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    ABSTRACT: PURPOSE To correlate tumor response evaluated using RECIST criteria, FDG-PET and volumetric perfusion CT in patients with advanced lung cancer treated with first-line systemic combination chemotherapy METHOD AND MATERIALS 35 consecutive patients (M:F=23:12, mean age 64) with advanced lung cancer prospectively underwent whole-body CT, whole-body FDG-PET/CT, and adaptive 4D volumetric perfusion CT for primary lung mass before and after first two cycles of combination chemotherapy using gemcitabine and cisplatin. On whole-body CT, response to treatment was evaluated according to RECIST criteria (tumor size measurement). On FDG-PET, response was evaluated by measurement of change in SUVmax in the same lesions that had been defined as RECIST target lesions. On volumetric perfusion CT, change in blood flow, blood volume, and permeability of primary lung cancer mass was evaluated. Tumor response was considered to be positive in each modality when there was a > 30% decrease in tumor diameter, a > 25% decrease in SUVmax, and a > 25% decrease in one of perfusion parameters. Spearman rank correlation analysis was performed and rate of agreement in tumor response was calculated to correlate tumor responses evaluated by different modalities. RESULTS Change in tumor diameters in each patient was from 83% decrease to 53% increase (mean 19% decrease). Change in SUVmax was from 68% decrease to 90% increase (mean 7% decrease). Change in blood flow, blood volume, and permeability of primary lung cancer mass was from 43% decrease to 287% increase (mean 29% decrease), from 61% decrease to 116% increase (mean 11% decrease), and from 47% decrease to 64% increase (mean 5% decrease), respectively. Positive tumor response was found in 9 patients by RECIST, 11 patients by FDG-PET, and 10 patients by perfusion CT. Spearman correlation coefficient between tumor responses evaluated using different modalities was from -0.28 to 0.32. Rate of agreement in tumor response was 63% between RECIST and FDG-PET, 54% between RECIST and perfusion CT, and 51% between FDG-PET and perfusion CT. CONCLUSION Tumor responses evaluated by RECIST, FDG-PET and volumetric perfusion CT showed poor to fair correlation. CLINICAL RELEVANCE/APPLICATION Correlation of tumor response of different imaging modalities may help to establish a new guideline for evaluation of tumor response using various imaging modalities.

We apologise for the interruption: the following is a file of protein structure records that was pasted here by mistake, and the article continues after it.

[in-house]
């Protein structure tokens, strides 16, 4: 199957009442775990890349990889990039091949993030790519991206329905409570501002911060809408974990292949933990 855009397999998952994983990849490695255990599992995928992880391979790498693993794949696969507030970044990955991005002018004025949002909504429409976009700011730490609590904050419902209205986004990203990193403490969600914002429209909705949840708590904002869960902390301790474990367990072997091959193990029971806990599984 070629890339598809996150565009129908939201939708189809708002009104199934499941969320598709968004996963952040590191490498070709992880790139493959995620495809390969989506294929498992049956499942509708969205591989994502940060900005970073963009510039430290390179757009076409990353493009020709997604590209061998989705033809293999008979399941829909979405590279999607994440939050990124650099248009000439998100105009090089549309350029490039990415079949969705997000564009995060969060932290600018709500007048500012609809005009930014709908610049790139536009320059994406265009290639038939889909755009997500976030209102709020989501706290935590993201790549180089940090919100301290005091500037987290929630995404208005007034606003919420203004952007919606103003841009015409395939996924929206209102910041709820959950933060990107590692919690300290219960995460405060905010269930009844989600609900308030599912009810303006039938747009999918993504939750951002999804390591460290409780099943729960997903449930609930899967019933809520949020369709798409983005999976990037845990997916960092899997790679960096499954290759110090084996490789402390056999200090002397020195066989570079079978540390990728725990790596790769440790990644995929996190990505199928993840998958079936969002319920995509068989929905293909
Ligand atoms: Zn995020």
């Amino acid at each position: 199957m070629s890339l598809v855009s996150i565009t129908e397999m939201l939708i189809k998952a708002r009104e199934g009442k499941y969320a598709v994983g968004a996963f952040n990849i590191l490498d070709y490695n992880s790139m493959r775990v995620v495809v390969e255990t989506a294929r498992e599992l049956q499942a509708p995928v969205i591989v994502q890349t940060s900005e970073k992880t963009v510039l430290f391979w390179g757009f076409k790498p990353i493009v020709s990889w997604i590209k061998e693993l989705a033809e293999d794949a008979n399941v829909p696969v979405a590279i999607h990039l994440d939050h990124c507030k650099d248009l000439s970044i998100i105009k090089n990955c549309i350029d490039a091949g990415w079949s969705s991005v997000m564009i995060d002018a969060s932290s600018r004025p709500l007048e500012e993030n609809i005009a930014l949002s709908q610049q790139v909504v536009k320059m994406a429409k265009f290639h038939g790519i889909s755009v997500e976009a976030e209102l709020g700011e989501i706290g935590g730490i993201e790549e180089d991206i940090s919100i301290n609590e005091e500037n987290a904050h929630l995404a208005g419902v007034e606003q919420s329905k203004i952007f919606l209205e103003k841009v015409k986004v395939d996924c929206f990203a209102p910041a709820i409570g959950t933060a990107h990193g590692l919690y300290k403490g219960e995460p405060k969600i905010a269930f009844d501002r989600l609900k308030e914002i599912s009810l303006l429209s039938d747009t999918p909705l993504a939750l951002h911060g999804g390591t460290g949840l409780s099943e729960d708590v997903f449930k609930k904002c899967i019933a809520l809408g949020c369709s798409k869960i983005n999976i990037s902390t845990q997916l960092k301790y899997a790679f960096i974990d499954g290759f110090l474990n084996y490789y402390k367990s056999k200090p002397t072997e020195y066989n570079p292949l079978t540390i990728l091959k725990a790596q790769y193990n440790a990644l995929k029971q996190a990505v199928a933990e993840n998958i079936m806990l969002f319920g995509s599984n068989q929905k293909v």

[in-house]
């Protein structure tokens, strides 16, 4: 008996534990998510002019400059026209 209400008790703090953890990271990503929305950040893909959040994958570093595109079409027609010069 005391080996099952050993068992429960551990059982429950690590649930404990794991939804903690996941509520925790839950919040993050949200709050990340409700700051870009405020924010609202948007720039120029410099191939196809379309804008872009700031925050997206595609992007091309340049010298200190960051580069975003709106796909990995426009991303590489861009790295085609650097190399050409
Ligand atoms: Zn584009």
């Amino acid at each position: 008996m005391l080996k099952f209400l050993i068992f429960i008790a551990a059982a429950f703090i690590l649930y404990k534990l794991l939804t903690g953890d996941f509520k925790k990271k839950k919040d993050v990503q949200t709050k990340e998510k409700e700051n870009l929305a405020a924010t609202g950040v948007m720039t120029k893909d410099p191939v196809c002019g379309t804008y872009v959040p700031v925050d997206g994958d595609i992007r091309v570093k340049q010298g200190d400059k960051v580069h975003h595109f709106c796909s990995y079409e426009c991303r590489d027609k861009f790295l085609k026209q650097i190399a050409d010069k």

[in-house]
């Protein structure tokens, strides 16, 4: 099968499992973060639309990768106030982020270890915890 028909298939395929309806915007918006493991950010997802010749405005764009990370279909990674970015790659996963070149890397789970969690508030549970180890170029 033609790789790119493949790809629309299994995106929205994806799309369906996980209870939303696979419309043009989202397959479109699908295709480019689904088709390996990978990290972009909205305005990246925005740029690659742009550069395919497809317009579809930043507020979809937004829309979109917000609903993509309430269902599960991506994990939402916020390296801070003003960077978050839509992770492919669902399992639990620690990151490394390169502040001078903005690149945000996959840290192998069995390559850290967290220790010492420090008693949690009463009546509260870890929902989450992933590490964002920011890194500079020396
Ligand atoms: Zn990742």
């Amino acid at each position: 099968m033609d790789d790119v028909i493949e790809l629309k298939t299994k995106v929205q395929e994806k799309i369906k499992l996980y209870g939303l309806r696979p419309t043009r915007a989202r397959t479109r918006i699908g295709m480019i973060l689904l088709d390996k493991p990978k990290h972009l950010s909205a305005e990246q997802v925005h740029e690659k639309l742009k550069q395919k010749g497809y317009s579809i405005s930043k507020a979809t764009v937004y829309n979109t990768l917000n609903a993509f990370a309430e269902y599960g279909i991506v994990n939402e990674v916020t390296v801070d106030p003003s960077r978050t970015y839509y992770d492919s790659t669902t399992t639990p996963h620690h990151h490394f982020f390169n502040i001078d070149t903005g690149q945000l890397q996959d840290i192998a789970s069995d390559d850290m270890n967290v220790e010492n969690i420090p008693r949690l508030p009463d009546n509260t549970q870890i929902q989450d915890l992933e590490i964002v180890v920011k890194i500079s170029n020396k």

Radiological Society of North America 2010 Scientific Assembly and Annual Meeting; 11/2010